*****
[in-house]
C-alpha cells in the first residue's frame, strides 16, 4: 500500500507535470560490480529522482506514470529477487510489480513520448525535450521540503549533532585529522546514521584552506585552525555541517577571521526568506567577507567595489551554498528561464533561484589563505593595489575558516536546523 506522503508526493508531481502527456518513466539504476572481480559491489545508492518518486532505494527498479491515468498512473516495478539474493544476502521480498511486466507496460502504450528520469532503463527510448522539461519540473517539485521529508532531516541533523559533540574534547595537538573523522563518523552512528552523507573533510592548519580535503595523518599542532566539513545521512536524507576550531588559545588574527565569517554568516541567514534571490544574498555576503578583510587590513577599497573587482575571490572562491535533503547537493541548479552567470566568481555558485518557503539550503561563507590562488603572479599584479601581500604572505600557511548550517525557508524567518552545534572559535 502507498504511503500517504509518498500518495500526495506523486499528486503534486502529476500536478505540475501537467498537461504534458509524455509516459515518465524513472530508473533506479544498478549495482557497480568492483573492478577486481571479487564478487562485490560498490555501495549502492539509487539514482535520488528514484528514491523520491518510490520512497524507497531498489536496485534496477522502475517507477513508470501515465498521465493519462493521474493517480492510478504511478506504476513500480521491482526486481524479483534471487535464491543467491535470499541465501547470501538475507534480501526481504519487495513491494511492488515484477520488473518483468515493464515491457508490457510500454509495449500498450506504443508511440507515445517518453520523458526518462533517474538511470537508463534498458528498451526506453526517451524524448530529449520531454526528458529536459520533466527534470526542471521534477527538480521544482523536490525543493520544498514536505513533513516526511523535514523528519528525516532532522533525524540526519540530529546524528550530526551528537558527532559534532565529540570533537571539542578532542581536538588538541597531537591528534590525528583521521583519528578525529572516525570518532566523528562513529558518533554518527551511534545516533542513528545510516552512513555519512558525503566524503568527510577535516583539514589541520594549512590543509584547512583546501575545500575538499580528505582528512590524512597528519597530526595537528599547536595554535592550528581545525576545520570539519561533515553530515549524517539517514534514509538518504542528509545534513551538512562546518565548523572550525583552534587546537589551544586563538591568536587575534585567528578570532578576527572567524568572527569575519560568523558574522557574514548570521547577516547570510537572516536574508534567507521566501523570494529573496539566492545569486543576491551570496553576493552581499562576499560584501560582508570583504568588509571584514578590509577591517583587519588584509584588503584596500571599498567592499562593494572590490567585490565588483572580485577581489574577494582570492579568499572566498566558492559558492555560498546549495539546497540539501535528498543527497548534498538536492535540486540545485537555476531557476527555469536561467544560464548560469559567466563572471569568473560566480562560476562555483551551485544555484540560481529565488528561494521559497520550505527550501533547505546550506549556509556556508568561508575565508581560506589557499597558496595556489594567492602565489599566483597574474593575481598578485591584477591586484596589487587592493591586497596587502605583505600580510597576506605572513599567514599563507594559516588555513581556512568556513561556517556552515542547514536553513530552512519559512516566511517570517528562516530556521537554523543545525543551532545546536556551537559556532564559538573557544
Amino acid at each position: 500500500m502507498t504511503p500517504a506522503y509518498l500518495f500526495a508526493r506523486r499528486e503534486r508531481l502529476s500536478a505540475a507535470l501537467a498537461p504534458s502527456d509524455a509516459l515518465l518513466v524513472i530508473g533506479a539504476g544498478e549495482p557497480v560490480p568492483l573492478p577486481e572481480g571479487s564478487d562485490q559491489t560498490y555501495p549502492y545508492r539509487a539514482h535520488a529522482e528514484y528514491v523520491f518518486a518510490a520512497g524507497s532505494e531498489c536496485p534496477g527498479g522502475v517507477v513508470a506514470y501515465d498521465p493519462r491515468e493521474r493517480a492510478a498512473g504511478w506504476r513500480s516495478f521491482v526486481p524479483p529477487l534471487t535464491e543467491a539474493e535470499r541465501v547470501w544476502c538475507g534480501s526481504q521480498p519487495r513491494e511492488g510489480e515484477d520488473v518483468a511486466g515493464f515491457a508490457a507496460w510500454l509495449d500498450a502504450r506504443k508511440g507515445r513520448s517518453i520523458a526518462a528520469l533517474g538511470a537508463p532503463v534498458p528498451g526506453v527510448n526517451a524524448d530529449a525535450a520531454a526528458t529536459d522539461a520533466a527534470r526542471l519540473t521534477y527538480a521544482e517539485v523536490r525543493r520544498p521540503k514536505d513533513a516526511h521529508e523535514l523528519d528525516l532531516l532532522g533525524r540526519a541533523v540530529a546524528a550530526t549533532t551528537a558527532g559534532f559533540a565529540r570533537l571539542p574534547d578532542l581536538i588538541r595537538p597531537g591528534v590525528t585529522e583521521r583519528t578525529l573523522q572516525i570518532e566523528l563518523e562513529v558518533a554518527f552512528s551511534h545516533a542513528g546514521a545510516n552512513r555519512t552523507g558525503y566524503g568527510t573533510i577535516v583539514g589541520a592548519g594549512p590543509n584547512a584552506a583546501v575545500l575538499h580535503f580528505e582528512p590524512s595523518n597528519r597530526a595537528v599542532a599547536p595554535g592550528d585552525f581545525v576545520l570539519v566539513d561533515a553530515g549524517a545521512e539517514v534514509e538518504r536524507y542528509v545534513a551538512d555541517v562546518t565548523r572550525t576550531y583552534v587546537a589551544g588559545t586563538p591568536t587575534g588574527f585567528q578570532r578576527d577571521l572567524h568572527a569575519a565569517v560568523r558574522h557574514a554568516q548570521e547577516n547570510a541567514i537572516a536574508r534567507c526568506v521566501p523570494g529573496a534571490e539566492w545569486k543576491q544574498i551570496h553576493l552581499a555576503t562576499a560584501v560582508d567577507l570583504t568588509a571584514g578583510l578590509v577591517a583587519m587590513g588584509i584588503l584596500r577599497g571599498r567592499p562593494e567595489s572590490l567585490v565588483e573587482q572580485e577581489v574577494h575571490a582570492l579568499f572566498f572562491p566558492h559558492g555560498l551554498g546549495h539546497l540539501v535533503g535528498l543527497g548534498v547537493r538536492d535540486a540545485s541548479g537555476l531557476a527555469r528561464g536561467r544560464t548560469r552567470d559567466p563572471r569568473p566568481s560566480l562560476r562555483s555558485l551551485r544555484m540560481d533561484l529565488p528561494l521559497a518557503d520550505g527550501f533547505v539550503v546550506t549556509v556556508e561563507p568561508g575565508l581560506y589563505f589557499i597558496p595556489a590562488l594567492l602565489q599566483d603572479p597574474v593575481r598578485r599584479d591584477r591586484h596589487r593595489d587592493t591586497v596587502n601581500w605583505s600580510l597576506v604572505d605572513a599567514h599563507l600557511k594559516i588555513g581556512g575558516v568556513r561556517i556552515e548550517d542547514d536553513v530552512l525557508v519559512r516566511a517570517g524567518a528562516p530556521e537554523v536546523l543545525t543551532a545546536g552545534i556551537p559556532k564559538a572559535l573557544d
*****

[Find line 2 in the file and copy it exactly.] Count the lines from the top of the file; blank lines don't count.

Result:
C-alpha cells in the first residue's frame, strides 16, 4: 500500500507535470560490480529522482506514470529477487510489480513520448525535450521540503549533532585529522546514521584552506585552525555541517577571521526568506567577507567595489551554498528561464533561484589563505593595489575558516536546523 506522503508526493508531481502527456518513466539504476572481480559491489545508492518518486532505494527498479491515468498512473516495478539474493544476502521480498511486466507496460502504450528520469532503463527510448522539461519540473517539485521529508532531516541533523559533540574534547595537538573523522563518523552512528552523507573533510592548519580535503595523518599542532566539513545521512536524507576550531588559545588574527565569517554568516541567514534571490544574498555576503578583510587590513577599497573587482575571490572562491535533503547537493541548479552567470566568481555558485518557503539550503561563507590562488603572479599584479601581500604572505600557511548550517525557508524567518552545534572559535 502507498504511503500517504509518498500518495500526495506523486499528486503534486502529476500536478505540475501537467498537461504534458509524455509516459515518465524513472530508473533506479544498478549495482557497480568492483573492478577486481571479487564478487562485490560498490555501495549502492539509487539514482535520488528514484528514491523520491518510490520512497524507497531498489536496485534496477522502475517507477513508470501515465498521465493519462493521474493517480492510478504511478506504476513500480521491482526486481524479483534471487535464491543467491535470499541465501547470501538475507534480501526481504519487495513491494511492488515484477520488473518483468515493464515491457508490457510500454509495449500498450506504443508511440507515445517518453520523458526518462533517474538511470537508463534498458528498451526506453526517451524524448530529449520531454526528458529536459520533466527534470526542471521534477527538480521544482523536490525543493520544498514536505513533513516526511523535514523528519528525516532532522533525524540526519540530529546524528550530526551528537558527532559534532565529540570533537571539542578532542581536538588538541597531537591528534590525528583521521583519528578525529572516525570518532566523528562513529558518533554518527551511534545516533542513528545510516552512513555519512558525503566524503568527510577535516583539514589541520594549512590543509584547512583546501575545500575538499580528505582528512590524512597528519597530526595537528599547536595554535592550528581545525576545520570539519561533515553530515549524517539517514534514509538518504542528509545534513551538512562546518565548523572550525583552534587546537589551544586563538591568536587575534585567528578570532578576527572567524568572527569575519560568523558574522557574514548570521547577516547570510537572516536574508534567507521566501523570494529573496539566492545569486543576491551570496553576493552581499562576499560584501560582508570583504568588509571584514578590509577591517583587519588584509584588503584596500571599498567592499562593494572590490567585490565588483572580485577581489574577494582570492579568499572566498566558492559558492555560498546549495539546497540539501535528498543527497548534498538536492535540486540545485537555476531557476527555469536561467544560464548560469559567466563572471569568473560566480562560476562555483551551485544555484540560481529565488528561494521559497520550505527550501533547505546550506549556509556556508568561508575565508581560506589557499597558496595556489594567492602565489599566483597574474593575481598578485591584477591586484596589487587592493591586497596587502605583505600580510597576506605572513599567514599563507594559516588555513581556512568556513561556517556552515542547514536553513530552512519559512516566511517570517528562516530556521537554523543545525543551532545546536556551537559556532564559538573557544